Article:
Sunday, November 16, 2008

Charcuterie?

Click here to view video

Charcuterie is a form of cooking and curing meat and is one of the oldest forms of culinary techniques still used today.  Pate, bacon, sausage, and confit are all types of cured meat. Before refrigeration was introduced in the early twentieth century, curing was originally done to preserve and keep meat for long periods of time and long distances of travel. Pork is the most common ingredient used to make charcuterie. It is the common denominator between prosciutto, Serrano ham, and various sausages. The tradition and techniques of curing pork has changed over the centuries. Now cooks have evolved the craft as well as our technology to do all kinds of different things with meat. Dry Curing, Wet curing, Salting, Aging, and Brining are a few different ways to cure meat.  Go to your local deli or favorite restaurant and try items from the Charcuterie Tray, they mix well with almost anything, especially cheese and a good wine.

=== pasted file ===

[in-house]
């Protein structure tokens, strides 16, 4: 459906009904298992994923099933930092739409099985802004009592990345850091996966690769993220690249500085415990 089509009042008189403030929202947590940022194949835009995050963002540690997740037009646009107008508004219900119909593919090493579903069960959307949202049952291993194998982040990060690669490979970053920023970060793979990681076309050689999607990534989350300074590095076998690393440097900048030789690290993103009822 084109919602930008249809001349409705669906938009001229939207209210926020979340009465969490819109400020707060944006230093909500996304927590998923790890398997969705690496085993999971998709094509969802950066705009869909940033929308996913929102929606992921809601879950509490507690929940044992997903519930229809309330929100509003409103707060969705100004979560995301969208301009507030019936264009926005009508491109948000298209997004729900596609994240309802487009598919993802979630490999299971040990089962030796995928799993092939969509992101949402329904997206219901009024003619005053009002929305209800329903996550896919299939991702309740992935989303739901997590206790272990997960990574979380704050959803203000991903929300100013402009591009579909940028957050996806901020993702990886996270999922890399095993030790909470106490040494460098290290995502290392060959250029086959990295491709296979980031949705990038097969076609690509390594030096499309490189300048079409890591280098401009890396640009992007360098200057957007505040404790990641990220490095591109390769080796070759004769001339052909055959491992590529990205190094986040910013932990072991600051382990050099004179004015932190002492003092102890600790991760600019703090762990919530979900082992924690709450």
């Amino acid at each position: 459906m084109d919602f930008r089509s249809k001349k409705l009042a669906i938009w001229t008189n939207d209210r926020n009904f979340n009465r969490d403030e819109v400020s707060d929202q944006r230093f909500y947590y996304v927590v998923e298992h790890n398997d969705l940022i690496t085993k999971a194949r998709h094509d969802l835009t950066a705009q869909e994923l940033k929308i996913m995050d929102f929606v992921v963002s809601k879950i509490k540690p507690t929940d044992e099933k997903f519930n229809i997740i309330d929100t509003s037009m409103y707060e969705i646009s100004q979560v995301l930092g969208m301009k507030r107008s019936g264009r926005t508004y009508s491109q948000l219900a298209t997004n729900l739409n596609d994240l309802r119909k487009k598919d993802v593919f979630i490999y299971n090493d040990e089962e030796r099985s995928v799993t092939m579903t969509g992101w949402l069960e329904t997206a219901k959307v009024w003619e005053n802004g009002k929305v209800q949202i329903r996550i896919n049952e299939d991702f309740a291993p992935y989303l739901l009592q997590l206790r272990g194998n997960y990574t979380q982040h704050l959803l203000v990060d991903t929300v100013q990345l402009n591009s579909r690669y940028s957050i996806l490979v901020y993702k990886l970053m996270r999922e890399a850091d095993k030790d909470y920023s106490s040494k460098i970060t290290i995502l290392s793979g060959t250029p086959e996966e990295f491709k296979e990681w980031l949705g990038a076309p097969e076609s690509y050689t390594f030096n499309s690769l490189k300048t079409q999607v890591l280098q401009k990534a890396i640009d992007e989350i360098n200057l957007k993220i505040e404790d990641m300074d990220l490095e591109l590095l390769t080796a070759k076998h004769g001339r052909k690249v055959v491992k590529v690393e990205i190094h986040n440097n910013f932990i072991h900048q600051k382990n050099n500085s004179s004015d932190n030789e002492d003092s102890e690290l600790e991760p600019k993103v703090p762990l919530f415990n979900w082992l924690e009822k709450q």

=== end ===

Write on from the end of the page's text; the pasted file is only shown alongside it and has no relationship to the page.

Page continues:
Written by Chad Fraley

Photography by Stephanie Garrison

3 comments:

gerald said...

It seems like the method produces a variety of textures and tastes. Great find!

-Gwatson

chefanie said...

Hey! I took that picture.... and that video. A credit courtesy would be much appreciated. - Stephanie Garrison

Sage said...

That pig looks pretty happy...do you think it knows whats about to happen to it? -Sage